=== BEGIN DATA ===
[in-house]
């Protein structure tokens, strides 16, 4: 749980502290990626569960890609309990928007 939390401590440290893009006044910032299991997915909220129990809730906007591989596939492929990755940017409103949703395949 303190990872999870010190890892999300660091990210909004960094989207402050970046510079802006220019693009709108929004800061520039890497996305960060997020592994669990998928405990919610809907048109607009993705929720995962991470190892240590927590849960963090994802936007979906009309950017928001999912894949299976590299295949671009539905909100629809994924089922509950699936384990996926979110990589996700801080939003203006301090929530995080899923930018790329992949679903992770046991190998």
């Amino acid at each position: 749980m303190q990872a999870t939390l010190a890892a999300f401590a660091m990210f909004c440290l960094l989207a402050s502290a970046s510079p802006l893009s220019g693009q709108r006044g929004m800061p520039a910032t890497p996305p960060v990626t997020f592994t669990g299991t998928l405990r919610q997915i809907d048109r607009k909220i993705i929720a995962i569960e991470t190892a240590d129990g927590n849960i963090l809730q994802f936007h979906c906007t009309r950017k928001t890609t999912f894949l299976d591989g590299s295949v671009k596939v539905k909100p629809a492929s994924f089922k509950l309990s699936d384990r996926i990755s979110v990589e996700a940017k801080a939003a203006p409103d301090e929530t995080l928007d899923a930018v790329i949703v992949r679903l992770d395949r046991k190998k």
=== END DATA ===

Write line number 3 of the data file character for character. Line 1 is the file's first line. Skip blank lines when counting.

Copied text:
């Amino acid at each position: 749980m303190q990872a999870t939390l010190a890892a999300f401590a660091m990210f909004c440290l960094l989207a402050s502290a970046s510079p802006l893009s220019g693009q709108r006044g929004m800061p520039a910032t890497p996305p960060v990626t997020f592994t669990g299991t998928l405990r919610q997915i809907d048109r607009k909220i993705i929720a995962i569960e991470t190892a240590d129990g927590n849960i963090l809730q994802f936007h979906c906007t009309r950017k928001t890609t999912f894949l299976d591989g590299s295949v671009k596939v539905k909100p629809a492929s994924f089922k509950l309990s699936d384990r996926i990755s979110v990589e996700a940017k801080a939003a203006p409103d301090e929530t995080l928007d899923a930018v790329i949703v992949r679903l992770d395949r046991k190998k």